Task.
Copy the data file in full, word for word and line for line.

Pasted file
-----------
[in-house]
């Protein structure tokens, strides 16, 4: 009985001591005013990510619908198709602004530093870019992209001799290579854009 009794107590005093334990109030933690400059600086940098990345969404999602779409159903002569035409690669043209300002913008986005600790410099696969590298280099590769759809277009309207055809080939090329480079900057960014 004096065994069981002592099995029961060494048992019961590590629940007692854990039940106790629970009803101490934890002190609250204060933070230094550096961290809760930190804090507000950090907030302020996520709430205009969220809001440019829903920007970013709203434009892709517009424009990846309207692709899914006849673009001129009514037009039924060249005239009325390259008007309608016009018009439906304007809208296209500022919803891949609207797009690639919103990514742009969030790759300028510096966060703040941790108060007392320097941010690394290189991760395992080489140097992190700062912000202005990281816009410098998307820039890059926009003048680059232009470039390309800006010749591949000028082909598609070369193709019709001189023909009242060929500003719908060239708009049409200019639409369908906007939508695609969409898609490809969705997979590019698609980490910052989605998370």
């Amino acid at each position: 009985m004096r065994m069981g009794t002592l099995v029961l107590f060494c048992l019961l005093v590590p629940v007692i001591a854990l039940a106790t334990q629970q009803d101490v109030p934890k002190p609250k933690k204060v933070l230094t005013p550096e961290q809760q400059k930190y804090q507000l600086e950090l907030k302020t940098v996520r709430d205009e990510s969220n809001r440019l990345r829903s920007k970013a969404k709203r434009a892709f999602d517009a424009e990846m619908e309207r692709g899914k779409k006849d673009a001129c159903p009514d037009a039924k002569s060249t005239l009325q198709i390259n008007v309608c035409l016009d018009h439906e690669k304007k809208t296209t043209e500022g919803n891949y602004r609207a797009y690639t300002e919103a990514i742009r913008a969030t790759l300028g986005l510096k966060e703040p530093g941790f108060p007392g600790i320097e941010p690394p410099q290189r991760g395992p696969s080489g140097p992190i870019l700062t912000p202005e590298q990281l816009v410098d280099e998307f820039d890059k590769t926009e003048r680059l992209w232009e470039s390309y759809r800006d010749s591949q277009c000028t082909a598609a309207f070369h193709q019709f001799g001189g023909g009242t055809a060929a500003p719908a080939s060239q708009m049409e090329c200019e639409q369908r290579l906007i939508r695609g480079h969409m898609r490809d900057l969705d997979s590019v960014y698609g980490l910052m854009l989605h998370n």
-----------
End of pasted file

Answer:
[in-house]
């Protein structure tokens, strides 16, 4: 009985001591005013990510619908198709602004530093870019992209001799290579854009 009794107590005093334990109030933690400059600086940098990345969404999602779409159903002569035409690669043209300002913008986005600790410099696969590298280099590769759809277009309207055809080939090329480079900057960014 004096065994069981002592099995029961060494048992019961590590629940007692854990039940106790629970009803101490934890002190609250204060933070230094550096961290809760930190804090507000950090907030302020996520709430205009969220809001440019829903920007970013709203434009892709517009424009990846309207692709899914006849673009001129009514037009039924060249005239009325390259008007309608016009018009439906304007809208296209500022919803891949609207797009690639919103990514742009969030790759300028510096966060703040941790108060007392320097941010690394290189991760395992080489140097992190700062912000202005990281816009410098998307820039890059926009003048680059232009470039390309800006010749591949000028082909598609070369193709019709001189023909009242060929500003719908060239708009049409200019639409369908906007939508695609969409898609490809969705997979590019698609980490910052989605998370």
């Amino acid at each position: 009985m004096r065994m069981g009794t002592l099995v029961l107590f060494c048992l019961l005093v590590p629940v007692i001591a854990l039940a106790t334990q629970q009803d101490v109030p934890k002190p609250k933690k204060v933070l230094t005013p550096e961290q809760q400059k930190y804090q507000l600086e950090l907030k302020t940098v996520r709430d205009e990510s969220n809001r440019l990345r829903s920007k970013a969404k709203r434009a892709f999602d517009a424009e990846m619908e309207r692709g899914k779409k006849d673009a001129c159903p009514d037009a039924k002569s060249t005239l009325q198709i390259n008007v309608c035409l016009d018009h439906e690669k304007k809208t296209t043209e500022g919803n891949y602004r609207a797009y690639t300002e919103a990514i742009r913008a969030t790759l300028g986005l510096k966060e703040p530093g941790f108060p007392g600790i320097e941010p690394p410099q290189r991760g395992p696969s080489g140097p992190i870019l700062t912000p202005e590298q990281l816009v410098d280099e998307f820039d890059k590769t926009e003048r680059l992209w232009e470039s390309y759809r800006d010749s591949q277009c000028t082909a598609a309207f070369h193709q019709f001799g001189g023909g009242t055809a060929a500003p719908a080939s060239q708009m049409e090329c200019e639409q369908r290579l906007i939508r695609g480079h969409m898609r490809d900057l969705d997979s590019v960014y698609g980490l910052m854009l989605h998370n």